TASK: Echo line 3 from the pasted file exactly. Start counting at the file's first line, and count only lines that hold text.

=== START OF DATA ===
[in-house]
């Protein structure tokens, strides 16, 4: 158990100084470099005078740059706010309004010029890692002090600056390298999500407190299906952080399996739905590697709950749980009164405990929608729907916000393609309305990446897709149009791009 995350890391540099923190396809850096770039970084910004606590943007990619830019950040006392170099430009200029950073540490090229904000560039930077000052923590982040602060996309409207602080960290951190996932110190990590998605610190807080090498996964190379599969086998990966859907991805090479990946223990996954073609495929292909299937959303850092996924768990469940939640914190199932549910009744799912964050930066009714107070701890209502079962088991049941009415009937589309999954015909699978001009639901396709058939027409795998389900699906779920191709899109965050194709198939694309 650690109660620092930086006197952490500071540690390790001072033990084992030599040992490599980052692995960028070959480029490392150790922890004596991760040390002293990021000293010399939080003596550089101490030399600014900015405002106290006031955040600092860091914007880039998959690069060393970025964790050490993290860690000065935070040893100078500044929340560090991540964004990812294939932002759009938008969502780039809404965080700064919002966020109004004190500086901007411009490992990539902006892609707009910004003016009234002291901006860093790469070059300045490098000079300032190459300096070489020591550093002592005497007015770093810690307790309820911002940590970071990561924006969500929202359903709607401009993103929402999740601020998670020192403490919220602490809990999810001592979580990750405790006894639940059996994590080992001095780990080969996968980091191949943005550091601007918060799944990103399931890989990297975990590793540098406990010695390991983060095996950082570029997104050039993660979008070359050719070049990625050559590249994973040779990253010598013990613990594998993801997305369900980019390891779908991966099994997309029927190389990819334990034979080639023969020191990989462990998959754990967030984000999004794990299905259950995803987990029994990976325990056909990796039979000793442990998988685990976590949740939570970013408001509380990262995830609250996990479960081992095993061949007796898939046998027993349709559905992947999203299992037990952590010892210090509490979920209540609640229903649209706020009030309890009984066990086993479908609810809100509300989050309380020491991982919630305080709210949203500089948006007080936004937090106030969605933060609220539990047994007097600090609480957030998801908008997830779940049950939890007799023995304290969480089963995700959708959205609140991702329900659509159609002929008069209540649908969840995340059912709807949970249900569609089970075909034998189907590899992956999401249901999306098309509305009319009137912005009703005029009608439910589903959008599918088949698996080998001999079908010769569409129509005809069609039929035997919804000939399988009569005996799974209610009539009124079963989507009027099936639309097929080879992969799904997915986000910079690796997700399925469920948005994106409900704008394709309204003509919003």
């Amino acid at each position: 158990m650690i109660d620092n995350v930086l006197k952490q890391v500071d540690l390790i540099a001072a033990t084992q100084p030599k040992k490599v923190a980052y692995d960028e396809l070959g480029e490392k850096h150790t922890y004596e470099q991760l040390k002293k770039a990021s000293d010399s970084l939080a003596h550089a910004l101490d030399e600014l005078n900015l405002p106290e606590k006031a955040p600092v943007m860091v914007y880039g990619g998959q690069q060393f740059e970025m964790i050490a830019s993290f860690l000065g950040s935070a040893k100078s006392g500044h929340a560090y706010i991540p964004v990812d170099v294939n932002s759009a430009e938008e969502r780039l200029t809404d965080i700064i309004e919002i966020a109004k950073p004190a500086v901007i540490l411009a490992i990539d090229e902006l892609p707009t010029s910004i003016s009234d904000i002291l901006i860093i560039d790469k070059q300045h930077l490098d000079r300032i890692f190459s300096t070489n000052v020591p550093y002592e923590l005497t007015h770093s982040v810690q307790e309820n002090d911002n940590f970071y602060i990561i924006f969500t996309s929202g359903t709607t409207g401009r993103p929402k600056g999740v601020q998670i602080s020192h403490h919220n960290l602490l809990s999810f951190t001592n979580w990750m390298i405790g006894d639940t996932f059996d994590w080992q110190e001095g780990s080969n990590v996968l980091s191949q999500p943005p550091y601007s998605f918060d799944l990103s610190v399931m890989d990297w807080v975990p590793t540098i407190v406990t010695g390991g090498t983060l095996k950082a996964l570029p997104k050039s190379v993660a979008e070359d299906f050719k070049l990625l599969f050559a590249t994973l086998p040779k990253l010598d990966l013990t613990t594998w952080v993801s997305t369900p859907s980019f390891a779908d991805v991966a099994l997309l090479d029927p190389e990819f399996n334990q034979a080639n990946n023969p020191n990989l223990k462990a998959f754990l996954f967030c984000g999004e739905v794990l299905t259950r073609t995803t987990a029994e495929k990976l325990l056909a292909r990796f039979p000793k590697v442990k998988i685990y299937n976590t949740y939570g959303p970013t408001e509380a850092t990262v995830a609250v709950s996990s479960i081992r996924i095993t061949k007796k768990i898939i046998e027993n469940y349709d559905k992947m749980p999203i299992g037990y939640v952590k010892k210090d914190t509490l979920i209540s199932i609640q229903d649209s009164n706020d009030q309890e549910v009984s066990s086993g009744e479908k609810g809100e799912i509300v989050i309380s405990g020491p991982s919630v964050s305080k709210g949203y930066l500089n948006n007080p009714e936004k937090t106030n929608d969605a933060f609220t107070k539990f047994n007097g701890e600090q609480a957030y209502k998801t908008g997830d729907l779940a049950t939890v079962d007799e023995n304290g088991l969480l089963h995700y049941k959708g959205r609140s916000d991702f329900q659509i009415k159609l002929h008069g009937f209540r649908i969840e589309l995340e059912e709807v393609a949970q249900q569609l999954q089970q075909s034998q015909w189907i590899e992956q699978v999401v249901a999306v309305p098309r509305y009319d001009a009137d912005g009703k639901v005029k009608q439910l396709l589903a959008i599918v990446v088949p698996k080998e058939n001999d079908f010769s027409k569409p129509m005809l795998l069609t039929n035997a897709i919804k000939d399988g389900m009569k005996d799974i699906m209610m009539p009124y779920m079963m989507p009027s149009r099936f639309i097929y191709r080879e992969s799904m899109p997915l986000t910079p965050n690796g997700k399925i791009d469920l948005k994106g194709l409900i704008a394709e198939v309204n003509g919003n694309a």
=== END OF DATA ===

């Amino acid at each position: 158990m650690i109660d620092n995350v930086l006197k952490q890391v500071d540690l390790i540099a001072a033990t084992q100084p030599k040992k490599v923190a980052y692995d960028e396809l070959g480029e490392k850096h150790t922890y004596e470099q991760l040390k002293k770039a990021s000293d010399s970084l939080a003596h550089a910004l101490d030399e600014l005078n900015l405002p106290e606590k006031a955040p600092v943007m860091v914007y880039g990619g998959q690069q060393f740059e970025m964790i050490a830019s993290f860690l000065g950040s935070a040893k100078s006392g500044h929340a560090y706010i991540p964004v990812d170099v294939n932002s759009a430009e938008e969502r780039l200029t809404d965080i700064i309004e919002i966020a109004k950073p004190a500086v901007i540490l411009a490992i990539d090229e902006l892609p707009t010029s910004i003016s009234d904000i002291l901006i860093i560039d790469k070059q300045h930077l490098d000079r300032i890692f190459s300096t070489n000052v020591p550093y002592e923590l005497t007015h770093s982040v810690q307790e309820n002090d911002n940590f970071y602060i990561i924006f969500t996309s929202g359903t709607t409207g401009r993103p929402k600056g999740v601020q998670i602080s020192h403490h919220n960290l602490l809990s999810f951190t001592n979580w990750m390298i405790g006894d639940t996932f059996d994590w080992q110190e001095g780990s080969n990590v996968l980091s191949q999500p943005p550091y601007s998605f918060d799944l990103s610190v399931m890989d990297w807080v975990p590793t540098i407190v406990t010695g390991g090498t983060l095996k950082a996964l570029p997104k050039s190379v993660a979008e070359d299906f050719k070049l990625l599969f050559a590249t994973l086998p040779k990253l010598d990966l013990t613990t594998w952080v993801s997305t369900p859907s980019f390891a779908d991805v991966a099994l997309l090479d029927p190389e990819f399996n334990q034979a080639n990946n023969p020191n990989l223990k462990a998959f754990l996954f967030c984000g999004e739905v794990l299905t259950r073609t995803t987990a029994e495929k990976l325990l056909a292909r990796f039979p000793k590697v442990k998988i685990y299937n976590t949740y939570g959303p970013t408001e509380a850092t990262v995830a609250v709950s996990s479960i081992r996924i095993t061949k007796k768990i898939i046998e027993n469940y349709d559905k992947m749980p999203i299992g037990y939640v952590k010892k210090d914190t509490l979920i209540s199932i609640q229903d649209s009164n706020d009030q309890e549910v009984s066990s086993g009744e479908k609810g809100e799912i509300v989050i309380s405990g020491p991982s919630v964050s305080k709210g949203y930066l500089n948006n007080p009714e936004k937090t106030n929608d969605a933060f609220t107070k539990f047994n007097g701890e600090q609480a957030y209502k998801t908008g997830d729907l779940a049950t939890v079962d007799e023995n304290g088991l969480l089963h995700y049941k959708g959205r609140s916000d991702f329900q659509i009415k159609l002929h008069g009937f209540r649908i969840e589309l995340e059912e709807v393609a949970q249900q569609l999954q089970q075909s034998q015909w189907i590899e992956q699978v999401v249901a999306v309305p098309r509305y009319d001009a009137d912005g009703k639901v005029k009608q439910l396709l589903a959008i599918v990446v088949p698996k080998e058939n001999d079908f010769s027409k569409p129509m005809l795998l069609t039929n035997a897709i919804k000939d399988g389900m009569k005996d799974i699906m209610m009539p009124y779920m079963m989507p009027s149009r099936f639309i097929y191709r080879e992969s799904m899109p997915l986000t910079p965050n690796g997700k399925i791009d469920l948005k994106g194709l409900i704008a394709e198939v309204n003509g919003n694309a």